Lab 12 – Prelab

In previous labs we have referenced Norm Matloff’s Guide to Faster, Less Frustrating Debugging. If you aren’t yet an expert with GDB, read this guide again. In Lab 12 you will need to be a master of GDB.


Under your gitlab structure for ~/csci206/Labs, create the folder for the current lab, Lab12. You should save all your work in this folder, as usual. Copy all files from the ~cs206/Labs/Lab12/ folder. You should see three executable files and two C source files. Note that the executable files are compiled for the MIPS machines.


In this lab you will disassemble a binary executable in order to understand what a program is doing. In the case of the lab, the binary executable is a binary bomb. This is just a program where all you have to do is enter the correct input then the bomb is defused and the lab is complete. If your input is not correct, your bomb sends us a message and we deduct a half-point from your lab grade for each explosion. In practice, we hope you never have to defuse an actual bomb, but you might have to disassemble a binary executable to get to the bottom of a tricky bug or performance problem.

To get warmed up, take a look at the C source code in simple_bomb.c below. The main function below is used throughout this prelab (check_pin will change).

It’s pretty obvious from the C code that this program reads one integer (using scanf) and will print SUCCESS if the input was 42. To make things a little harder, in mini_bomb.c below we have changed the pin and moved the check_pin function to an external library which you don’t have access to. Think about how you might discover the pin that is compiled in this mini_bomb MIPS executable file.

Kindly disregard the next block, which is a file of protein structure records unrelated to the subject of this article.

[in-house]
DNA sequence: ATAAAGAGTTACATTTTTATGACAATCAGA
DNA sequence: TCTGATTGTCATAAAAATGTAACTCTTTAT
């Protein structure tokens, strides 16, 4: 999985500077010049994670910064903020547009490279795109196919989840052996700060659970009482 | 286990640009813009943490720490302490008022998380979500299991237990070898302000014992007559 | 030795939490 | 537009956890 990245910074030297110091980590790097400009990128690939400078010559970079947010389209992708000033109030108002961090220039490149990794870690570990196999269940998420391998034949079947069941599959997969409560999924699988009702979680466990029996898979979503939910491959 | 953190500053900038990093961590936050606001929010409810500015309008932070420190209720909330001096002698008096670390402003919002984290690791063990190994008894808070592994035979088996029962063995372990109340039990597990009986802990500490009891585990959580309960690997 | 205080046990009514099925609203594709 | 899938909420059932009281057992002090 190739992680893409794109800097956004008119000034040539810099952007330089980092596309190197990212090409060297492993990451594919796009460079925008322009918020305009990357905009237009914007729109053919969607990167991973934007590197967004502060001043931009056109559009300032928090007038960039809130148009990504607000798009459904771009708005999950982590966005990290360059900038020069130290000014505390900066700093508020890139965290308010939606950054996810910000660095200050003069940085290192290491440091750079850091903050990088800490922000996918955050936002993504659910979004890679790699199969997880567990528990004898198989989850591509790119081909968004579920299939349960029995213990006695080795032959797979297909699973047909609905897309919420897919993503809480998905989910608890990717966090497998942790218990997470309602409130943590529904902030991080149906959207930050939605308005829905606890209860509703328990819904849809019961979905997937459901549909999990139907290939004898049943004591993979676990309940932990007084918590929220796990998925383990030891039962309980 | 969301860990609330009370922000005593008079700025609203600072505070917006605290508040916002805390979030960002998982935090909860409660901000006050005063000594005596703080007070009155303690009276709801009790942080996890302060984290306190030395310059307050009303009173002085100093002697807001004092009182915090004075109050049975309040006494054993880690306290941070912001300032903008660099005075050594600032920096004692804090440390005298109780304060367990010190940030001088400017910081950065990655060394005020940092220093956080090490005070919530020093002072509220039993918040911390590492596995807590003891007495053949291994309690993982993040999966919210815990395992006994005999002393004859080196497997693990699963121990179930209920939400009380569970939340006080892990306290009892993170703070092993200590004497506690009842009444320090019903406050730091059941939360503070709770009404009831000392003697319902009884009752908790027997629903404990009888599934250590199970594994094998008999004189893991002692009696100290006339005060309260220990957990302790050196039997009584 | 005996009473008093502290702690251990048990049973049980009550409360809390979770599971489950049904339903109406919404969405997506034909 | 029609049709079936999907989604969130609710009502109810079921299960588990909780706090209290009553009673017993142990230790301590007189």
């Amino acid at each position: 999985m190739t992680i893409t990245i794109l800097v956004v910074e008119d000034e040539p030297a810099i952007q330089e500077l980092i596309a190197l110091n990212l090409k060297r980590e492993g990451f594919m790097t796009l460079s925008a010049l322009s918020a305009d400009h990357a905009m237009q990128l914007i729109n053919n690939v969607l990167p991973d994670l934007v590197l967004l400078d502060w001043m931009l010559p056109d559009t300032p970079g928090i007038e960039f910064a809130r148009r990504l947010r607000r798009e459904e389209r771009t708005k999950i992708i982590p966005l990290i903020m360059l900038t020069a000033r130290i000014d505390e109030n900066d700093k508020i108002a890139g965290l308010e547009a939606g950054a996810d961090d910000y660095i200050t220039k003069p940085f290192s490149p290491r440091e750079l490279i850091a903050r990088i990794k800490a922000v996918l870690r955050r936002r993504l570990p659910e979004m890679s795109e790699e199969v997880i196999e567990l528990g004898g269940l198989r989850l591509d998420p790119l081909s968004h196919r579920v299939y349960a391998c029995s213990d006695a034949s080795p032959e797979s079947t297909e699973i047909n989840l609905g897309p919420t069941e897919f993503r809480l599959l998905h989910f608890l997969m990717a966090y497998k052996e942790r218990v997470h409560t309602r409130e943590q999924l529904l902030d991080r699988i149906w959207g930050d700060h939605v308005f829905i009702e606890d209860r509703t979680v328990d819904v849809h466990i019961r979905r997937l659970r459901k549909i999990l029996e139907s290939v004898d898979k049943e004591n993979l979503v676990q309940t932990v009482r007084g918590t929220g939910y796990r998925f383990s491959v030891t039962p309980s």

In this case you could use trial and error, but that would take a lot of time. A smarter way is to disassemble the machine code to discover what the check_pin function is doing. One way to disassemble this function is to use gdb. The disassemble command does exactly what we want. If you provide a function name to the disassemble command you can disassemble a single function as shown below. (Do the following on the mips computer.)

From this code can you decipher what is going on? We know if this function returns 0 the pin was incorrect (an integer value of non-zero is true, otherwise false). When does it return a non-zero value?

The return value of this function is in v0 and we see the instruction sltiu at 0x004007b8 (in the branch delay slot!) will set or clear v0 depending on the value of v0 set by the previous xori function. In this case, we need the result of the xori to be an unsigned value less than 1 (that is, exactly 0).  The input of xori is the immediate value 0x4d2 and the user input in a0. After some thinking you should be able to convince yourself that the way to get a 0 out of xor is to xor a number with itself. So in this case, 0x4d2 xor 0x4d2 == 0. Now we know that our program is looking for the pin 0x4d2! The last detail is that our program reads the input in base-10 (scanf(“%d”…)), so convert 0x4d2 into base-10 and enter that as your input to mini_bomb executable! You should get SUCCESS!


Create the file prelab.txt in your Lab12 folder. Use the procedure described above to discover the pin numbers used in the following mini_bombs. In the prelab.txt file, describe your solution and the reasoning for each of the two mini-bombs. The C program mini_bomb.c remains the same but we made check_pin a little more interesting. Note: these are compiled for MIPS, so you have to execute and run gdb on the mips machine! In addition, if you are not sure the meaning of any MIPS instructions, look it up over the internet.


Submit the prelab.txt to your git repo.

Grading Rubric

30 points total: 15 points for each correct description of the solution to a mini_bomb.


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